Consultant to the Local Mayor
David D. Moore
ECO 204: Principles of Microeconomics BQC1334A
23 Sept 2013
Consultant to the Local Mayor
This paper is going to address the various market structures that will help the local mayor understand the structures of the many businesses in the city. In order to do this the following market structures will be addressed: perfect competition, monopolistic competition, oligopoly and monopoly. For each of these topic structures two market characteristics will be discussed. A real-life market structure within the local city will be identified with relation to the characteristics of that market. Next the paper will ...view middle of the document...
This would mean that there is market equilibrium. With average revenue greater than average cost the demand curve will remain elastic. Amacher (2011), states, “Monopolistic Competition describes an industry composed of a large number of sellers. Each of these sellers offers a differentiated product, which is a good or service that has real or imagined characteristics that are different from those of other goods or services”. This is to say that the same product is being offered although it is shown to be better or superior to the rival products. A great example of this would be gas stations. Although Texaco and Chevron are shown as having superior fuel due to the cleaning additives possessed within the fuel, Shell, Aragon, and even Costco offer fuels with the same amount of detergency at a lower price. The next market structure is an oligopoly. In an oligopoly there are only a few different firms that control 90% or so of the market. Airline industries are a great example of this. Some other examples of this would be cell phone companies as well as companies that may form a cartel like the oil industry. A monopoly consists of a firm that has the stronghold on a market. In this market there is no suitable substitute to the product being provided. Although one might think that a product could be sold at any rate desirable, this is not the case. Monopolies will actually find the rate that sells the most products at a desirable rate. This allows the monopoly to keep possible competitors out of the circle while making profit over the long-run. One example of this would be utility companies. Even though there are no substitutes for consumers, the government steps in and provides price regulation to ensure that rates remain affordable. It is in the best interest of the monopoly to remain reasonable, thus safe guarding the business. In Germany the company Deutsche Telekom became extremely greedy with their phone service. The government stepped in and divided the company into six subsidiary companies originally backed by the government. Deutsche Telekom lost their foot hold on the monopoly power that they possessed.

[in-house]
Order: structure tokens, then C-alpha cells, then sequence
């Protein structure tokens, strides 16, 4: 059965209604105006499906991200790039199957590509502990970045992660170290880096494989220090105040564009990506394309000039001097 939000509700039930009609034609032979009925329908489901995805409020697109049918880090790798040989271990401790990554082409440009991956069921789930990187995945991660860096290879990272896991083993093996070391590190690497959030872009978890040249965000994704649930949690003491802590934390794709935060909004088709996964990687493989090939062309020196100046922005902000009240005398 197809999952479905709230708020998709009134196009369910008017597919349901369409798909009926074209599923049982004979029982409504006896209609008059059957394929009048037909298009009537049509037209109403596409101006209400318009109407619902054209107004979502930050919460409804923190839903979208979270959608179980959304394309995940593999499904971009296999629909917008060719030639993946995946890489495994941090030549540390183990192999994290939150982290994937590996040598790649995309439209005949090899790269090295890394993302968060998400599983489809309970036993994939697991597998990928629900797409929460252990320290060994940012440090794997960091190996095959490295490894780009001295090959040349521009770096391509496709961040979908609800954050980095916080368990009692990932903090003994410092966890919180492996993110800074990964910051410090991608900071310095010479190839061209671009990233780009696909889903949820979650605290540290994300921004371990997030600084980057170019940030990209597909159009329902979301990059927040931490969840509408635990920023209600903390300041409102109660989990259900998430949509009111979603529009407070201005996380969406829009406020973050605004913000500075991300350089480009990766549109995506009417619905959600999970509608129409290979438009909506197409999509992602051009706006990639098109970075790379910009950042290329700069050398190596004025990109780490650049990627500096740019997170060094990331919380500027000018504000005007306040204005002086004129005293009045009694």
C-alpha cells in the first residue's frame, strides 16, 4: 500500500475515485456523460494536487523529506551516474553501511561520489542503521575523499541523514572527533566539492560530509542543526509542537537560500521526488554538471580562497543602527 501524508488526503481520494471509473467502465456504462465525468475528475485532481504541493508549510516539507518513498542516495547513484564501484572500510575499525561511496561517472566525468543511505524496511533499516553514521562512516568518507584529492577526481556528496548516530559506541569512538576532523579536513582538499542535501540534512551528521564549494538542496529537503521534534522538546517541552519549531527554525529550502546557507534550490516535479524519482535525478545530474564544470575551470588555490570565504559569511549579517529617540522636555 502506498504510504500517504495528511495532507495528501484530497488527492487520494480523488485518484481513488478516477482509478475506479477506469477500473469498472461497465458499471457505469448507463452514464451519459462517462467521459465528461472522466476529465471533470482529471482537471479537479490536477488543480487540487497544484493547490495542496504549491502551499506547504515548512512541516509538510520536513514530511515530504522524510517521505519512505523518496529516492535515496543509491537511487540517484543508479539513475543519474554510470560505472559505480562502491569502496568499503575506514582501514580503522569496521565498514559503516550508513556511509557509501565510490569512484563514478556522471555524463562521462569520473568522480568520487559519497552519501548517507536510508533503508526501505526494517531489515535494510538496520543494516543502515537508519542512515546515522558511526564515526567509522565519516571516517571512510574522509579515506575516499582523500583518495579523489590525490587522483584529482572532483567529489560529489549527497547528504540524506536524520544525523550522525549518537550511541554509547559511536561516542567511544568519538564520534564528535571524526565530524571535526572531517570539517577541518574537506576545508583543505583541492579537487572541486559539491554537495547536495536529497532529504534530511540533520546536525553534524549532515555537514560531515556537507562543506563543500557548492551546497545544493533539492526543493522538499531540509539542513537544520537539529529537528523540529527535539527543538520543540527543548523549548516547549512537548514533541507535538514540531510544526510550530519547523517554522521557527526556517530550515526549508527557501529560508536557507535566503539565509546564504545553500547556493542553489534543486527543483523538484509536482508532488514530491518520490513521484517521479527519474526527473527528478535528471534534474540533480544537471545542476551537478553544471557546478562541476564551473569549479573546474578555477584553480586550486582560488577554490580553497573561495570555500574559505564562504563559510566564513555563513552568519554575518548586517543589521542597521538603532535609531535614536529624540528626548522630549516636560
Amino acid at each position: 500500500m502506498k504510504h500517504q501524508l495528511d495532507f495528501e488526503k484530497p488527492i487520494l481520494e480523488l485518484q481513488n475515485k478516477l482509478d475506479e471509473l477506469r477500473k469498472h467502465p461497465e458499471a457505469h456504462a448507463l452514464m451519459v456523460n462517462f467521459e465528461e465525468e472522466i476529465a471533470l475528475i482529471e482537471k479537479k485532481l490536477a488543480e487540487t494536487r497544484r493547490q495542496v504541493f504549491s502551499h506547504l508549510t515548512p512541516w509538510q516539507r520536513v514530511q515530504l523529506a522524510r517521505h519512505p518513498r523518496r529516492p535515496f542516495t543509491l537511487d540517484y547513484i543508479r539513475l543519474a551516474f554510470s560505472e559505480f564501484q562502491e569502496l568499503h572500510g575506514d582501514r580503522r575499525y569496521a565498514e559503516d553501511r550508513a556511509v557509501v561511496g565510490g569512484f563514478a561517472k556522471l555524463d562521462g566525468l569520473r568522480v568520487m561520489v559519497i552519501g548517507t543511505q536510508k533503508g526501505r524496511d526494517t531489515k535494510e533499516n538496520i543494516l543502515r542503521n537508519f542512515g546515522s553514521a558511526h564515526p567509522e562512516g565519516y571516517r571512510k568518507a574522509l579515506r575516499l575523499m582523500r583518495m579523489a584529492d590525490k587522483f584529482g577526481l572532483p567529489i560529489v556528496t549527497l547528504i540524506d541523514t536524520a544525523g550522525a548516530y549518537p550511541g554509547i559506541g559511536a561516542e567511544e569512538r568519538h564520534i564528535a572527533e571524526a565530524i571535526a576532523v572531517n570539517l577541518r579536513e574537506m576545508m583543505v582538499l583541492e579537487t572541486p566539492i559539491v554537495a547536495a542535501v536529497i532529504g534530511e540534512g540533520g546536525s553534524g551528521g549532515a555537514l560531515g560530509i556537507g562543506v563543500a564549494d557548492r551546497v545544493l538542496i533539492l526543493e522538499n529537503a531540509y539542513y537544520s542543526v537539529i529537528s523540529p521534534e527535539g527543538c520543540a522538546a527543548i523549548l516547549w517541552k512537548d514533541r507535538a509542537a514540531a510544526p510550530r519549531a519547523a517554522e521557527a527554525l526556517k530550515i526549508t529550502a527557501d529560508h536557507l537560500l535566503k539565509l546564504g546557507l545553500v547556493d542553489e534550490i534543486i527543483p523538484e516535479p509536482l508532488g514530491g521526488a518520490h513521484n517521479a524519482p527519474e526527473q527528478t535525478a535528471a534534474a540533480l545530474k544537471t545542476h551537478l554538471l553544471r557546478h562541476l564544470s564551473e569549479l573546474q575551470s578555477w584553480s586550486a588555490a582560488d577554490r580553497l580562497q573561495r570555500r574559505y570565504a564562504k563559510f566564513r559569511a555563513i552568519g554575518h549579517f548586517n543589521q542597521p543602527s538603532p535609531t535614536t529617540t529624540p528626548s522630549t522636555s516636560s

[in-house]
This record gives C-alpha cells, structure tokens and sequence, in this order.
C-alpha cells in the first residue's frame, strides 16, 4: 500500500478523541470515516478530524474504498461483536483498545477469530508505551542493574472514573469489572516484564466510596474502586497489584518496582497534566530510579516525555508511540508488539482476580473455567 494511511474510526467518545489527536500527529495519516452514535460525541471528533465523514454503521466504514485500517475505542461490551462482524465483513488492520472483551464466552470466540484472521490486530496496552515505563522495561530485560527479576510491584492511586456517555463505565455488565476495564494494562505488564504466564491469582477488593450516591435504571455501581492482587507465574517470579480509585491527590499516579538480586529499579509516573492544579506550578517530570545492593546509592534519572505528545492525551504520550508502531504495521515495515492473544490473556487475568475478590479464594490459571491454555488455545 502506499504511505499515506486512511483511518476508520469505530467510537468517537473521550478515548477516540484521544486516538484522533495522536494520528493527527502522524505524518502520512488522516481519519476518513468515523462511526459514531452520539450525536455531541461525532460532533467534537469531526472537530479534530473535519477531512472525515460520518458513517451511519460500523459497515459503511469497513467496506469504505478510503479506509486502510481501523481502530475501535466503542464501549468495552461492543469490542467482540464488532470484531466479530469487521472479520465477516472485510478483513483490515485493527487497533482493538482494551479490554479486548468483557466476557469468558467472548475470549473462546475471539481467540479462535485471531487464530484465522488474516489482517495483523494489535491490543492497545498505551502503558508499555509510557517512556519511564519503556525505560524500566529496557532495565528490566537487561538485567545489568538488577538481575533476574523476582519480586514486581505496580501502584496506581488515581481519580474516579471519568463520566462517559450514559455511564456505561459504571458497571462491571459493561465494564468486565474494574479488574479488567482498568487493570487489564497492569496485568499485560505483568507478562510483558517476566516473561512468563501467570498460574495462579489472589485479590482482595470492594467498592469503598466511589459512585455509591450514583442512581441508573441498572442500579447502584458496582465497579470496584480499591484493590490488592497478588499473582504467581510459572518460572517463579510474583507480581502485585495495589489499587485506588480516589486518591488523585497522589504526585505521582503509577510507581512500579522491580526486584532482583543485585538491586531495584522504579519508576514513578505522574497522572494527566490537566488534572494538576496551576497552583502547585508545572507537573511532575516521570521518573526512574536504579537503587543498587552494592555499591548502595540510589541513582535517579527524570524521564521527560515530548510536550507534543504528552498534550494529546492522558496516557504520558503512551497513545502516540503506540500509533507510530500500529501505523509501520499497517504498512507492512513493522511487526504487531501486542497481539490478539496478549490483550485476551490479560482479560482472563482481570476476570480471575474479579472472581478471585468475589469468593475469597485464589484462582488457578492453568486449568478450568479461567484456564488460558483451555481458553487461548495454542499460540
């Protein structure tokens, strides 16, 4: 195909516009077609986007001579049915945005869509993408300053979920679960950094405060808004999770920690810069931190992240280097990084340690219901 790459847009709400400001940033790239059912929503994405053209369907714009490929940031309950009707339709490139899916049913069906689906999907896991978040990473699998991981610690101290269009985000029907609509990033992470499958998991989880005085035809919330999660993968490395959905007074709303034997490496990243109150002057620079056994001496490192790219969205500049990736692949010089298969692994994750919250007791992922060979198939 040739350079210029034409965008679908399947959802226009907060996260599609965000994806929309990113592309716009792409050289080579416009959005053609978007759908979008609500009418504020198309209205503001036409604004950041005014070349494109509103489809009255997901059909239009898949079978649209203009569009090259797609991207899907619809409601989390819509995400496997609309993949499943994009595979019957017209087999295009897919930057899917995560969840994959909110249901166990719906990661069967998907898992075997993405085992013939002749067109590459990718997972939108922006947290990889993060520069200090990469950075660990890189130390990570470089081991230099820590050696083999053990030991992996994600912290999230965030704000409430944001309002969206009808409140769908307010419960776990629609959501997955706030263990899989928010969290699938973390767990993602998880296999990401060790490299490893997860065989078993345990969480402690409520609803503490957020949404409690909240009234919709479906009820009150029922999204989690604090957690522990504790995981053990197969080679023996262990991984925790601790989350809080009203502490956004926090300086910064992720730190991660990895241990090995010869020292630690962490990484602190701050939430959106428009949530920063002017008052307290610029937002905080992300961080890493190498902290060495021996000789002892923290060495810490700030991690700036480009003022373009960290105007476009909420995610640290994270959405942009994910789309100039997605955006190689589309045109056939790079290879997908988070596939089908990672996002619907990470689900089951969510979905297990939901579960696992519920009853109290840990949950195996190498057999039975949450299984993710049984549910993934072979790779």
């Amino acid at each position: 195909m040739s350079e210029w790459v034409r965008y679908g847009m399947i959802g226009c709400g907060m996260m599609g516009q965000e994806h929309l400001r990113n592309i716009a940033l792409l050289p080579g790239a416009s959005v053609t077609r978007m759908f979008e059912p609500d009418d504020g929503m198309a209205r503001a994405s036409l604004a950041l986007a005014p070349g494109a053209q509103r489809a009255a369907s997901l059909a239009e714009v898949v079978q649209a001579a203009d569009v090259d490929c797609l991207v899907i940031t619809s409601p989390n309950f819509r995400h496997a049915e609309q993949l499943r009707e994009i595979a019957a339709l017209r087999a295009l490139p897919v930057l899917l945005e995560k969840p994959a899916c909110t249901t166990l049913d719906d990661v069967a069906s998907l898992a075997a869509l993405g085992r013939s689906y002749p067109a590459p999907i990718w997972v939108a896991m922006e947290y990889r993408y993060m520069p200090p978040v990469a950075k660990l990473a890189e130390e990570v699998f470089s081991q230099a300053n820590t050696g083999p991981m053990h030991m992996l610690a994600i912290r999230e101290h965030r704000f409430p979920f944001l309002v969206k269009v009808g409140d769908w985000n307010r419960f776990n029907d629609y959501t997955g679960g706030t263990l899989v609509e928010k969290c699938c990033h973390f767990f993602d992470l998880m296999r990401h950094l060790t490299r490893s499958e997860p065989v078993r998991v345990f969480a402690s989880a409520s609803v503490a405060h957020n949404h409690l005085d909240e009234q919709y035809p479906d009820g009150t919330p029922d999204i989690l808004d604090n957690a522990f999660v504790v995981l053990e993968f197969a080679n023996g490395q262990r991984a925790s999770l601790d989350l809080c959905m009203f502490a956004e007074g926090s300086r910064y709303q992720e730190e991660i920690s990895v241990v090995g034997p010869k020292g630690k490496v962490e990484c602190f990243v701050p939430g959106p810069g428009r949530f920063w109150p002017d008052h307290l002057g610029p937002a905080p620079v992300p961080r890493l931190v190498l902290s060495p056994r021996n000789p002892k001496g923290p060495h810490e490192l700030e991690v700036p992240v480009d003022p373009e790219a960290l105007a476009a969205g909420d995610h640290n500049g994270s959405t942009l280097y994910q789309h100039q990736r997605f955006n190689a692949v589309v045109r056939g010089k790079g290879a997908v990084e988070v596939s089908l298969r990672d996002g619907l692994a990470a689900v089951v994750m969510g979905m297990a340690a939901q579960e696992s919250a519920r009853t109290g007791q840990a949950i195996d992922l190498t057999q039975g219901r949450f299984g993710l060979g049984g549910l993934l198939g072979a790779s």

A real-life example of a local market structure in the city is the bakeries. Although there are three bakeries to choose from, they all hold similar prices and the products are substitutable across one another. This is an example of a monopolistic competition. The market can easily be moved in and out of and each firm is competing to sell the same product as if it is better or incomparable to the other.
High end barriers refer to the existence of high start-up costs or other obstacles that prevent new competitors from easily entering an industry or area of business. Barriers to entry benefit existing companies already operating in an industry because they protect an established company's revenues and profits from being whittled away by new competitors. (Investopedia, 2013) An example of this barrier would be a Credit Union. In order to...